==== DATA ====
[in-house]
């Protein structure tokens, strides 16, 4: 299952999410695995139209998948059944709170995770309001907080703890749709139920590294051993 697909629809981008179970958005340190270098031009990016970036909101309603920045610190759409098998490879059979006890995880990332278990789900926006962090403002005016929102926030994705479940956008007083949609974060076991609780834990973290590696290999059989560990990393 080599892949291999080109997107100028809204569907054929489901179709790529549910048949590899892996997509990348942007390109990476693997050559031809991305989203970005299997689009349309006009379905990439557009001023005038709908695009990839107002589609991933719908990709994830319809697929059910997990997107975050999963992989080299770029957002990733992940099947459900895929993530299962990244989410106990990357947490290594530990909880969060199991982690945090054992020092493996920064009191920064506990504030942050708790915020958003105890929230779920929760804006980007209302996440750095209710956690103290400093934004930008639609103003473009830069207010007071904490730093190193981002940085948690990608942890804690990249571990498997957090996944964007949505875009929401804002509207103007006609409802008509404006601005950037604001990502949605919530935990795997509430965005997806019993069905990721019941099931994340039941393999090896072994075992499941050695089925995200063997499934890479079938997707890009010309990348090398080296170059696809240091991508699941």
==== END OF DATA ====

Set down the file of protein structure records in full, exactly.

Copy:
[in-house]
């Protein structure tokens, strides 16, 4: 299952999410695995139209998948059944709170995770309001907080703890749709139920590294051993 697909629809981008179970958005340190270098031009990016970036909101309603920045610190759409098998490879059979006890995880990332278990789900926006962090403002005016929102926030994705479940956008007083949609974060076991609780834990973290590696290999059989560990990393 080599892949291999080109997107100028809204569907054929489901179709790529549910048949590899892996997509990348942007390109990476693997050559031809991305989203970005299997689009349309006009379905990439557009001023005038709908695009990839107002589609991933719908990709994830319809697929059910997990997107975050999963992989080299770029957002990733992940099947459900895929993530299962990244989410106990990357947490290594530990909880969060199991982690945090054992020092493996920064009191920064506990504030942050708790915020958003105890929230779920929760804006980007209302996440750095209710956690103290400093934004930008639609103003473009830069207010007071904490730093190193981002940085948690990608942890804690990249571990498997957090996944964007949505875009929401804002509207103007006609409802008509404006601005950037604001990502949605919530935990795997509430965005997806019993069905990721019941099931994340039941393999090896072994075992499941050695089925995200063997499934890479079938997707890009010309990348090398080296170059696809240091991508699941």